Gao XM. Material selection and restoration of powder wax paper. Wax paper for paper-based paintings and calligraphy in the Summer Palace Hall. The collection of the fifth academic conference of the Beijing Museum Society. 2007. p. 500–6.
Oakley LH, Dinehart SA, Svoboda SA, Wustholz KL. Identification of organic materials in historic oil paintings using correlated extraction less surface-enhanced Raman scattering and fluorescence microscopy. Anal Chem. 2011;83:3986–9. https://doi.org/10.1021/ac200698q.
Trettenhahn GLJ, Nauer GE, Neckel A. Vibrational spectroscopy on the PbO-PbSO4 system and some related compounds: Part 1. Fundmentals, infrared and Raman spectroscopy. Vib Spectrosc. 1993;5:85–100. https://doi.org/10.1016/0924-2031(93)87058-2.
Dan AC, Clark RJH, Mcdonald LJ, Odlyha M. Studies on the thermal decomposition of basic lead (II) carbonate by Fourier-transform Raman spectroscopy, X-ray diffraction and thermal analysis. J Chem Soc Dalton Trans. 1996;35:3639–45. https://doi.org/10.1039/dt9960003639.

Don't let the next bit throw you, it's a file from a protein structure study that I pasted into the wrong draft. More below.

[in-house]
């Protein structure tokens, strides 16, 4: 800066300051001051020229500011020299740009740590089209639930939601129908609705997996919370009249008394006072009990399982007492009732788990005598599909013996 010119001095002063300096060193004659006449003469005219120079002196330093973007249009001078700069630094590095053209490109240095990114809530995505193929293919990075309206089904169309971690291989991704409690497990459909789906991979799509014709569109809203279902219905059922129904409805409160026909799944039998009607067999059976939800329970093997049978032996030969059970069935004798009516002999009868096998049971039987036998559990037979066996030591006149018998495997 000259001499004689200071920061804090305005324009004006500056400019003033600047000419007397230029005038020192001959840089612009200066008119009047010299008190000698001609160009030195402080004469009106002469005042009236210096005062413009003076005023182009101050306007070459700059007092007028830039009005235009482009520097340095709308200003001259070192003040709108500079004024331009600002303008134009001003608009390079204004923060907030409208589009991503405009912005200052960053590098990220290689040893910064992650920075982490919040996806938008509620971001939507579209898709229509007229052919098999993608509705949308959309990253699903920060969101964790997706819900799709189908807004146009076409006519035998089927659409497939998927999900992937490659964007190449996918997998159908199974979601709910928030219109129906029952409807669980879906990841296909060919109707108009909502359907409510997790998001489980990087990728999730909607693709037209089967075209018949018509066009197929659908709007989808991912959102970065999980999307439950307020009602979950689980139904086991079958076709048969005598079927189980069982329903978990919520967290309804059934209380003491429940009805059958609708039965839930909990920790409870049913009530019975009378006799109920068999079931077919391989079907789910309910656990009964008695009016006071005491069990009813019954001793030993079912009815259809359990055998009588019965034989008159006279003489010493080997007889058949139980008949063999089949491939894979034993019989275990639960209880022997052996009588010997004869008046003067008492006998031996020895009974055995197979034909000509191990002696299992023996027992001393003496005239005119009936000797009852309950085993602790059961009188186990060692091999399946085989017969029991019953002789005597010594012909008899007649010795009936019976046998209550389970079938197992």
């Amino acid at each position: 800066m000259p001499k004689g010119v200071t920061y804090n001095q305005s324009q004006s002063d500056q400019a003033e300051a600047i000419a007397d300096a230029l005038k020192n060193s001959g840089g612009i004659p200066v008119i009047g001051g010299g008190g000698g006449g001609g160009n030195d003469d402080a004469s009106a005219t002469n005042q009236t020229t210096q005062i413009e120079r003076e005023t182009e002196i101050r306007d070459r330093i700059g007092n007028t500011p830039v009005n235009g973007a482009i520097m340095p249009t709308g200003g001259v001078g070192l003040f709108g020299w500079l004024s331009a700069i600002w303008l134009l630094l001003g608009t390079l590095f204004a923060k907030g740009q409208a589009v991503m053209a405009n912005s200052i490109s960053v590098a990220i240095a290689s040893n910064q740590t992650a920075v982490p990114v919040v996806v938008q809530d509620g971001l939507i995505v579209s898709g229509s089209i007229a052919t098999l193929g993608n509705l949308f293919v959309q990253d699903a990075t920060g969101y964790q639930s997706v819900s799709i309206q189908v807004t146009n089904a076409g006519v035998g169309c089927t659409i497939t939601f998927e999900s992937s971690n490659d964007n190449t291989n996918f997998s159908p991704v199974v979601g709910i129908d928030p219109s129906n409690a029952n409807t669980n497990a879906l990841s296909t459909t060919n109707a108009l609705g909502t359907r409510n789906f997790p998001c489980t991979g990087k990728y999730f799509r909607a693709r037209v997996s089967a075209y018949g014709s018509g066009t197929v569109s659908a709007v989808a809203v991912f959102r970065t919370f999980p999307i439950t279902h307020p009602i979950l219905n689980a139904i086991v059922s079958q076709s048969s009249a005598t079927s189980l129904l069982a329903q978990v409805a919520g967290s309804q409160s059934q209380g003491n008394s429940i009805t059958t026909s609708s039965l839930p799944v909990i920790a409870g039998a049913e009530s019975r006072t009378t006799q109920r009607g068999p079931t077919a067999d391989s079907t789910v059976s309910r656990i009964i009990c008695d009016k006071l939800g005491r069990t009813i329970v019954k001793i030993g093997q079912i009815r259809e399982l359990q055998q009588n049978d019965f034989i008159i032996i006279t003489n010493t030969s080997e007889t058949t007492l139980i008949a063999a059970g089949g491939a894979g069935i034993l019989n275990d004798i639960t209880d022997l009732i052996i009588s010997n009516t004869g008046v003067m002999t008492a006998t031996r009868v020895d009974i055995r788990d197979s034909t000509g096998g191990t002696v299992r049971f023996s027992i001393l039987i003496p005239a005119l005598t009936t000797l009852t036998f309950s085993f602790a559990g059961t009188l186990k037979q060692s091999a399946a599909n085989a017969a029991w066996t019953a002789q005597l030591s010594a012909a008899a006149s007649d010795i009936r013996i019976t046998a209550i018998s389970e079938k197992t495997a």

Beltran V, Salvadó N, Butí S, Cinque G. Micro infrared spectroscopy discrimination capability of compounds in complex matrices of thin layers in real sample coatings from artworks. Microchem J. 2015;118:115–23. https://doi.org/10.1016/j.foodchem.2017.06.022.
Maier SM, Parera SD, Seldes AM. Matrix-assisted laser desorption and electrospray ionization mass spectrometry of carminic acid isolated from cochineal. Int J Mass Spectrom. 2004;232(3):225–9. https://doi.org/10.1016/j.ijms.2003.12.008.
Casoli A, Isca C, De Iasio SD, Botti L, Iannuccelli S, Residori L, Ruggiero D, Sotgiu S. Analytical evaluation, by GC/MS, of gelatine removal from ancient papers induced by wet cleaning: a comparison between immersion treatment and application of rigid Gellan gum gel. Microchem J. 2014;117:61–7. https://doi.org/10.1016/j.microc.2014.06.011.